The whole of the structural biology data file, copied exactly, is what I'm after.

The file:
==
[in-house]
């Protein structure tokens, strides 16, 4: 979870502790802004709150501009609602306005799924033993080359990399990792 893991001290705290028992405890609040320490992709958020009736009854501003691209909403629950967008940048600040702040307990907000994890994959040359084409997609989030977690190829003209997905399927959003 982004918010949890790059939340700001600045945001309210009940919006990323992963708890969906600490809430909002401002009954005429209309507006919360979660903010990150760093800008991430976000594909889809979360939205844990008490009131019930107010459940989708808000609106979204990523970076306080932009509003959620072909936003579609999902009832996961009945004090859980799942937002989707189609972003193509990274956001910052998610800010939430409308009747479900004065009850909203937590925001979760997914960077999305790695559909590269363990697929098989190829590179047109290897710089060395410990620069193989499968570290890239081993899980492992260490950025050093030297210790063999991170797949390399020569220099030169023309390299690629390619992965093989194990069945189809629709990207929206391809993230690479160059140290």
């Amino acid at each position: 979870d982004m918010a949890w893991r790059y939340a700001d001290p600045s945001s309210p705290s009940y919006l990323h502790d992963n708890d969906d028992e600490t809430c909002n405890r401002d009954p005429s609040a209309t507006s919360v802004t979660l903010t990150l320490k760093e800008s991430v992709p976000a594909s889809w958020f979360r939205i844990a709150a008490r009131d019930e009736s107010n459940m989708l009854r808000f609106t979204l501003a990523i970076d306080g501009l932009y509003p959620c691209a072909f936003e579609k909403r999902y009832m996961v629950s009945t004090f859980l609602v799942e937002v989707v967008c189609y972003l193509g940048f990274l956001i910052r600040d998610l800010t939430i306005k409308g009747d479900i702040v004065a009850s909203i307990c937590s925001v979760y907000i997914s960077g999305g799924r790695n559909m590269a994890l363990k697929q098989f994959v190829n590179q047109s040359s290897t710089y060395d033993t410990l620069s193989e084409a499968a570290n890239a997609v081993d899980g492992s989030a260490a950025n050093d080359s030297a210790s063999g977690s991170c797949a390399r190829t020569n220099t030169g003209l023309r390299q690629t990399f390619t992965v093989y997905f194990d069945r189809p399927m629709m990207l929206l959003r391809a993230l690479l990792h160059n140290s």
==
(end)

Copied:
[in-house]
């Protein structure tokens, strides 16, 4: 979870502790802004709150501009609602306005799924033993080359990399990792 893991001290705290028992405890609040320490992709958020009736009854501003691209909403629950967008940048600040702040307990907000994890994959040359084409997609989030977690190829003209997905399927959003 982004918010949890790059939340700001600045945001309210009940919006990323992963708890969906600490809430909002401002009954005429209309507006919360979660903010990150760093800008991430976000594909889809979360939205844990008490009131019930107010459940989708808000609106979204990523970076306080932009509003959620072909936003579609999902009832996961009945004090859980799942937002989707189609972003193509990274956001910052998610800010939430409308009747479900004065009850909203937590925001979760997914960077999305790695559909590269363990697929098989190829590179047109290897710089060395410990620069193989499968570290890239081993899980492992260490950025050093030297210790063999991170797949390399020569220099030169023309390299690629390619992965093989194990069945189809629709990207929206391809993230690479160059140290």
């Amino acid at each position: 979870d982004m918010a949890w893991r790059y939340a700001d001290p600045s945001s309210p705290s009940y919006l990323h502790d992963n708890d969906d028992e600490t809430c909002n405890r401002d009954p005429s609040a209309t507006s919360v802004t979660l903010t990150l320490k760093e800008s991430v992709p976000a594909s889809w958020f979360r939205i844990a709150a008490r009131d019930e009736s107010n459940m989708l009854r808000f609106t979204l501003a990523i970076d306080g501009l932009y509003p959620c691209a072909f936003e579609k909403r999902y009832m996961v629950s009945t004090f859980l609602v799942e937002v989707v967008c189609y972003l193509g940048f990274l956001i910052r600040d998610l800010t939430i306005k409308g009747d479900i702040v004065a009850s909203i307990c937590s925001v979760y907000i997914s960077g999305g799924r790695n559909m590269a994890l363990k697929q098989f994959v190829n590179q047109s040359s290897t710089y060395d033993t410990l620069s193989e084409a499968a570290n890239a997609v081993d899980g492992s989030a260490a950025n050093d080359s030297a210790s063999g977690s991170c797949a390399r190829t020569n220099t030169g003209l023309r390299q690629t990399f390619t992965v093989y997905f194990d069945r189809p399927m629709m990207l929206l959003r391809a993230l690479l990792h160059n140290s």